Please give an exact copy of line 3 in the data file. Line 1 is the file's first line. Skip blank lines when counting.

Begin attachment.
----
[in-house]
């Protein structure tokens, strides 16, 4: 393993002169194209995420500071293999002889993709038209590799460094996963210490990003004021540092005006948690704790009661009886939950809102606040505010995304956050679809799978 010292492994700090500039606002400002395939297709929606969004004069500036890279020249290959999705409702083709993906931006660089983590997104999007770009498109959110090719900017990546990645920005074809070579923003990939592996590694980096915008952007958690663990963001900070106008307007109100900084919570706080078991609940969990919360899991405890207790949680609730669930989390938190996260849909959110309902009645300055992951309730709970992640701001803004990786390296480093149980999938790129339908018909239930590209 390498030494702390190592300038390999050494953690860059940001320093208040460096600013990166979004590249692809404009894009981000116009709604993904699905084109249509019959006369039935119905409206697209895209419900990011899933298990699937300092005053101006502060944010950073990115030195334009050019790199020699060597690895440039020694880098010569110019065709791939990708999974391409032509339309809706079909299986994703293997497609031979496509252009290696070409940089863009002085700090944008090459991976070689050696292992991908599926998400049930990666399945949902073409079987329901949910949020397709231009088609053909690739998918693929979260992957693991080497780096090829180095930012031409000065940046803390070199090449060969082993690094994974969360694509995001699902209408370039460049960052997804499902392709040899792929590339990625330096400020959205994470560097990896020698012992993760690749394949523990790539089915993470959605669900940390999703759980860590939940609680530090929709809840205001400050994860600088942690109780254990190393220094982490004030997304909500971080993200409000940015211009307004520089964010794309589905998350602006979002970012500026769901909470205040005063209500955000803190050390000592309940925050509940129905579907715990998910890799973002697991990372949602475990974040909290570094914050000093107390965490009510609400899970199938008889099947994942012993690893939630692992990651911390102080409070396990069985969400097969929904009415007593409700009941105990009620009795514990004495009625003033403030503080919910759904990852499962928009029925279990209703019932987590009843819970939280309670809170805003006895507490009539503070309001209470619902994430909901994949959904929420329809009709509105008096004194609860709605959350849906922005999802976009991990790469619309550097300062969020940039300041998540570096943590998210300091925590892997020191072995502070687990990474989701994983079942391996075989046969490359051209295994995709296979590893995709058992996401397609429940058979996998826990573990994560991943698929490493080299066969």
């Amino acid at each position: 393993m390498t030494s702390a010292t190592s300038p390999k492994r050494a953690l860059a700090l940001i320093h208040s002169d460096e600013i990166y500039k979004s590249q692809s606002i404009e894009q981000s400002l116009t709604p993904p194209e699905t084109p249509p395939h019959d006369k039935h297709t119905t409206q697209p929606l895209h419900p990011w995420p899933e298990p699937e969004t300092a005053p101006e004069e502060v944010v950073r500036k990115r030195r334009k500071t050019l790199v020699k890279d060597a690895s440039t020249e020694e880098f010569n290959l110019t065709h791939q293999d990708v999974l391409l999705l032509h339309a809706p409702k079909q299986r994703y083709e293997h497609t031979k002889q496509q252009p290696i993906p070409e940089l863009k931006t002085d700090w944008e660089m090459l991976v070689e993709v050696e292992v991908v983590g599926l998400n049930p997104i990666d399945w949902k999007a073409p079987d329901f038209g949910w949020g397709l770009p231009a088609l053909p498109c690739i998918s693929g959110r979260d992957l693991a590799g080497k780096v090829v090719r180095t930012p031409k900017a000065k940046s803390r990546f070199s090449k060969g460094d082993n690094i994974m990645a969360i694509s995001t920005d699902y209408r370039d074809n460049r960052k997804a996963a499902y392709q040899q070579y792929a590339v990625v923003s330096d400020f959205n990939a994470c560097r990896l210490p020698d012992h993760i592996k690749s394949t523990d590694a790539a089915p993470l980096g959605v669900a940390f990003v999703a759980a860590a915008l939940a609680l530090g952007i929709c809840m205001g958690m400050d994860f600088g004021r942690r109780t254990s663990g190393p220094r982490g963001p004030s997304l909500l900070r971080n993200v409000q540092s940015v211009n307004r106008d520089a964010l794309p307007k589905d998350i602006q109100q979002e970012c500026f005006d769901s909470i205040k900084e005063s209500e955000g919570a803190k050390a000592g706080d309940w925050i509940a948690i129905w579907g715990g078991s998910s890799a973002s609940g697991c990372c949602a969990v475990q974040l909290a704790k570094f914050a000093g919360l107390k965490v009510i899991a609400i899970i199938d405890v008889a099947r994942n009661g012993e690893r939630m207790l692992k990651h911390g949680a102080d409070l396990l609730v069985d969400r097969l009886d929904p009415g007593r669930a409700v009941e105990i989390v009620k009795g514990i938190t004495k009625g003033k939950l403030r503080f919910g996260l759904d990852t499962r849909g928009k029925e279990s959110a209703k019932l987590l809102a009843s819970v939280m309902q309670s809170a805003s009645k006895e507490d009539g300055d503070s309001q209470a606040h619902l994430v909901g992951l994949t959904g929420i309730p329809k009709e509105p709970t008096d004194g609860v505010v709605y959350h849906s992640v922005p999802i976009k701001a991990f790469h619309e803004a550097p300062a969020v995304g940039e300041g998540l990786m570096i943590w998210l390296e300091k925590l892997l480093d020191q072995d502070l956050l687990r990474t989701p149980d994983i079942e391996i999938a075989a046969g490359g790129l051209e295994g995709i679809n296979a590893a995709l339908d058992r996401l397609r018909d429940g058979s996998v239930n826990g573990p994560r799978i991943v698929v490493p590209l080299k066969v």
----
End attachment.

């Amino acid at each position: 393993m390498t030494s702390a010292t190592s300038p390999k492994r050494a953690l860059a700090l940001i320093h208040s002169d460096e600013i990166y500039k979004s590249q692809s606002i404009e894009q981000s400002l116009t709604p993904p194209e699905t084109p249509p395939h019959d006369k039935h297709t119905t409206q697209p929606l895209h419900p990011w995420p899933e298990p699937e969004t300092a005053p101006e004069e502060v944010v950073r500036k990115r030195r334009k500071t050019l790199v020699k890279d060597a690895s440039t020249e020694e880098f010569n290959l110019t065709h791939q293999d990708v999974l391409l999705l032509h339309a809706p409702k079909q299986r994703y083709e293997h497609t031979k002889q496509q252009p290696i993906p070409e940089l863009k931006t002085d700090w944008e660089m090459l991976v070689e993709v050696e292992v991908v983590g599926l998400n049930p997104i990666d399945w949902k999007a073409p079987d329901f038209g949910w949020g397709l770009p231009a088609l053909p498109c690739i998918s693929g959110r979260d992957l693991a590799g080497k780096v090829v090719r180095t930012p031409k900017a000065k940046s803390r990546f070199s090449k060969g460094d082993n690094i994974m990645a969360i694509s995001t920005d699902y209408r370039d074809n460049r960052k997804a996963a499902y392709q040899q070579y792929a590339v990625v923003s330096d400020f959205n990939a994470c560097r990896l210490p020698d012992h993760i592996k690749s394949t523990d590694a790539a089915p993470l980096g959605v669900a940390f990003v999703a759980a860590a915008l939940a609680l530090g952007i929709c809840m205001g958690m400050d994860f600088g004021r942690r109780t254990s663990g190393p220094r982490g963001p004030s997304l909500l900070r971080n993200v409000q540092s940015v211009n307004r106008d520089a964010l794309p307007k589905d998350i602006q109100q979002e970012c500026f005006d769901s909470i205040k900084e005063s209500e955000g919570a803190k050390a000592g706080d309940w925050i509940a948690i129905w579907g715990g078991s998910s890799a973002s609940g697991c990372c949602a969990v475990q974040l909290a704790k570094f914050a000093g919360l107390k965490v009510i899991a609400i899970i199938d405890v008889a099947r994942n009661g012993e690893r939630m207790l692992k990651h911390g949680a102080d409070l396990l609730v069985d969400r097969l009886d929904p009415g007593r669930a409700v009941e105990i989390v009620k009795g514990i938190t004495k009625g003033k939950l403030r503080f919910g996260l759904d990852t499962r849909g928009k029925e279990s959110a209703k019932l987590l809102a009843s819970v939280m309902q309670s809170a805003s009645k006895e507490d009539g300055d503070s309001q209470a606040h619902l994430v909901g992951l994949t959904g929420i309730p329809k009709e509105p709970t008096d004194g609860v505010v709605y959350h849906s992640v922005p999802i976009k701001a991990f790469h619309e803004a550097p300062a969020v995304g940039e300041g998540l990786m570096i943590w998210l390296e300091k925590l892997l480093d020191q072995d502070l956050l687990r990474t989701p149980d994983i079942e391996i999938a075989a046969g490359g790129l051209e295994g995709i679809n296979a590893a995709l339908d058992r996401l397609r018909d429940g058979s996998v239930n826990g573990p994560r799978i991943v698929v490493p590209l080299k066969v």